Today’s security teams are witnessing a rising number of vulnerabilities, and to make matters worse, the majority of them are going unpatched — leading to critical breaches that cost organizations millions.
Unpatched vulnerabilities account for 60% of all data breaches, and according to the NIST National Vulnerability Database, vulnerability counts have steadily increased year-over-year for the past five years — showing no signs of slowing down.
The main reason for this steady incline is that organizations do not understand the basics of their attack surface. Additionally, too much of the burden has been put on CISOs. This pressure, in combination with the ongoing talent shortage facing the cybersecurity industry, has driven CISOs to say: “I’ll manage the fires when they come up. I can’t do anything to prevent them now.” However, with proper guidance and resources, that statement is simply untrue.
With vulnerability prioritization, organizations can take back control of their environments and address the most important – and most urgent undetected and unpatched vulnerabilities. But how do security teams get started in addressing the ongoing roadblock and prioritize potential threats even in the midst of the talent gap? It begins with three basic concepts:
Understand the organization’s ground zero
When talking about vulnerability prioritization, security teams should focus on the most important entry points into their organization’s IT estate. Once those are identified, security leaders can work backward to better protect the organization as a whole. But, for an organization to do that effectively, it must understand its attack surface and asset map, including all assets and possible exposure points.
These ground-level basics may seem obvious, but 80% of organizations don’t have standard security hygiene. In today's ever-changing threat landscape, establishing a hygiene routine that teams can keep up with has become more important than ever. There's a talent shortage, and some organizations don't have the right tools, but by focusing on the basics, by the time security teams analyze and prioritize vulnerabilities and associated risks, they’ll have already solved over three-fourths of the security problems they face today.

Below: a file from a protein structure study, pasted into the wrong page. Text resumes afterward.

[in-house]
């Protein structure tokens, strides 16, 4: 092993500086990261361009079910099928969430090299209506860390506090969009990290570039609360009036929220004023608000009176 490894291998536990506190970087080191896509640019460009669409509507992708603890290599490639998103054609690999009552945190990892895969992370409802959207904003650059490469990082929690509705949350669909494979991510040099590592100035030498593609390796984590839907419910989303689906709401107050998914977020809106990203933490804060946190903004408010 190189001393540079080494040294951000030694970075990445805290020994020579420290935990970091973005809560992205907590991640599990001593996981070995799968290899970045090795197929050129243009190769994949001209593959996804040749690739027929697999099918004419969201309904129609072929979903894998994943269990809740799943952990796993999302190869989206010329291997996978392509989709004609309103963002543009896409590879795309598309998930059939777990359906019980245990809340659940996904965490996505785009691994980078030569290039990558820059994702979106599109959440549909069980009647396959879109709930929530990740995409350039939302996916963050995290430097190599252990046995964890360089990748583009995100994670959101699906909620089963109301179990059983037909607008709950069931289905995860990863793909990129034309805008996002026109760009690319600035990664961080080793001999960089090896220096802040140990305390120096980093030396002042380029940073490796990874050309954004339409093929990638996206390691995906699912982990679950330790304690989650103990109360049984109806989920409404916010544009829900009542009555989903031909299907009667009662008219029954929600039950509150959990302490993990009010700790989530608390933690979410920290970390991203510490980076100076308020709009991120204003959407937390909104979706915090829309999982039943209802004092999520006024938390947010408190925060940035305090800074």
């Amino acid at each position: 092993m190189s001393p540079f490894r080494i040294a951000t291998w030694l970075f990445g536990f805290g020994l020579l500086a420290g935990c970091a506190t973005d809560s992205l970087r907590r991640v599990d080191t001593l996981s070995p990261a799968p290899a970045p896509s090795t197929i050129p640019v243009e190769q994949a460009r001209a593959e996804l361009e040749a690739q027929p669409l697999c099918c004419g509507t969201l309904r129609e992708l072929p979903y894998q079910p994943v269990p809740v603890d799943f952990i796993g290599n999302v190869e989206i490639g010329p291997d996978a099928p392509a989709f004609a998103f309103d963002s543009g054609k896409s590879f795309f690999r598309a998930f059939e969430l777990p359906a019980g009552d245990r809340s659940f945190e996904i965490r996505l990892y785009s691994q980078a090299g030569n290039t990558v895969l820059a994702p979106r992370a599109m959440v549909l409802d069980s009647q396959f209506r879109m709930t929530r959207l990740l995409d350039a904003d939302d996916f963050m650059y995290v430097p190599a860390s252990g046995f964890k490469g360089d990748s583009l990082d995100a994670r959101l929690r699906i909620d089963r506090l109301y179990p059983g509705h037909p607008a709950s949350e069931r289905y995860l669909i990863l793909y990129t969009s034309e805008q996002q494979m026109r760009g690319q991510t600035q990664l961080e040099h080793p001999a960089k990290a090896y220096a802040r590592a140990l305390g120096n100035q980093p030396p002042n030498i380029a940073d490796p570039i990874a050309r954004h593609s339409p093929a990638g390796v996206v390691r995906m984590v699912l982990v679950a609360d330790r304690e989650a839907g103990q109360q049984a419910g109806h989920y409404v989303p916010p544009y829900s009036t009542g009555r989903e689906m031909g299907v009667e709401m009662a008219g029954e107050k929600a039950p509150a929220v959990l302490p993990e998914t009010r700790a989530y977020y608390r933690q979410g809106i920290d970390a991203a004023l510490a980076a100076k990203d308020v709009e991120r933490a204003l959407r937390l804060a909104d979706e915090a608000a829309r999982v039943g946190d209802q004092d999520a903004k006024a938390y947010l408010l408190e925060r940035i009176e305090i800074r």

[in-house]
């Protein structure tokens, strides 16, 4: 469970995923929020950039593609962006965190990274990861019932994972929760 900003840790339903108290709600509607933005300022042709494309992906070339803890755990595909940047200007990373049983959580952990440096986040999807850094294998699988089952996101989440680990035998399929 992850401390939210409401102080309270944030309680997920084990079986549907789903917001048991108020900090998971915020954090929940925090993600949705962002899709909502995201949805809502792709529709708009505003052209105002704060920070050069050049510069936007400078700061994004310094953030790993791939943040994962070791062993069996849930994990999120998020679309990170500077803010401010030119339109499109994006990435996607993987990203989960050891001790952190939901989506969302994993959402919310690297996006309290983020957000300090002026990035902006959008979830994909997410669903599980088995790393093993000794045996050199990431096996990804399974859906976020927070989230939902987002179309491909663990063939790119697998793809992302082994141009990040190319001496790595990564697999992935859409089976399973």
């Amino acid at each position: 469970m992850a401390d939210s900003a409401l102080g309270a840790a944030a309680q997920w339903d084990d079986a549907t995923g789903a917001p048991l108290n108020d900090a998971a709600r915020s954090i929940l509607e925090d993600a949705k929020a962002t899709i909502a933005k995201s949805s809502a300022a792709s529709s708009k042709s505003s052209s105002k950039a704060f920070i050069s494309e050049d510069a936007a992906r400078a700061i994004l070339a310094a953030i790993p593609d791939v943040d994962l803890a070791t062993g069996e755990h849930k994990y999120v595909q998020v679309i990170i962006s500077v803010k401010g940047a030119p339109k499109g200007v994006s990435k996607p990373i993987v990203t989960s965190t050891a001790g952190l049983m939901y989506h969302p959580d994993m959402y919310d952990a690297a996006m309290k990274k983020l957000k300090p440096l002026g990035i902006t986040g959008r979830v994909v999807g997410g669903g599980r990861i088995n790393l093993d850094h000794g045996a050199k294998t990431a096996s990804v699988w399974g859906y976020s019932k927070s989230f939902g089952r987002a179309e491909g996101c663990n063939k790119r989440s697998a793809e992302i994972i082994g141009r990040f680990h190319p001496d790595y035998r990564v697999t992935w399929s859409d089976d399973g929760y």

Establish a vulnerability management system specific to the company
Once an organization understands its assets, how they are deployed, and who has access to them, security teams can better control them. Vulnerability management is very specific to each organization, it offers a framework for teams to assess risk. No two organizations and their assets are the same, so the team needs to configure and customize a vulnerability management system accordingly.
By establishing this methodology early on, organizations can gain better insights into their IT environment and get alerts in real-time about threats and security weaknesses — allowing for better prioritization of the threats that will most likely impact the business.
Conduct a vulnerability risk assessment
Effective vulnerability risk assessments come down to continuous testing and determining a metric for prioritization. Teams cannot fix every single vulnerability they discover. So, they must focus on which vulnerabilities pose the greatest risk if exploited based on where they exist, the business priorities, the odds of exploitation, and the threat landscape.
Metrics for a risk assessment can mean establishing security best practices and guardrails after penetration tests, including ensuring identified vulnerabilities are reviewed to determine their root cause to avoid similar issues from happening again. Document all remediations and ensure security awareness becomes a priority after testing, which can include implementing security guardrails to avoid known vulnerabilities within a system. With a proper metrics system and risk assessments, security teams will know when to escalate a potential vulnerability and increase the likelihood of timely remediation.
Vulnerability prioritization has become a must. If too many teams lack prioritization, the security industry will fall short. By understanding the entire attack surface, establishing a sound vulnerability management system, and evaluating risk prioritization sooner rather than later, security teams can prioritize remediation of the issues that matter most to the business.
Vinay Anand, chief product officer, NetSPI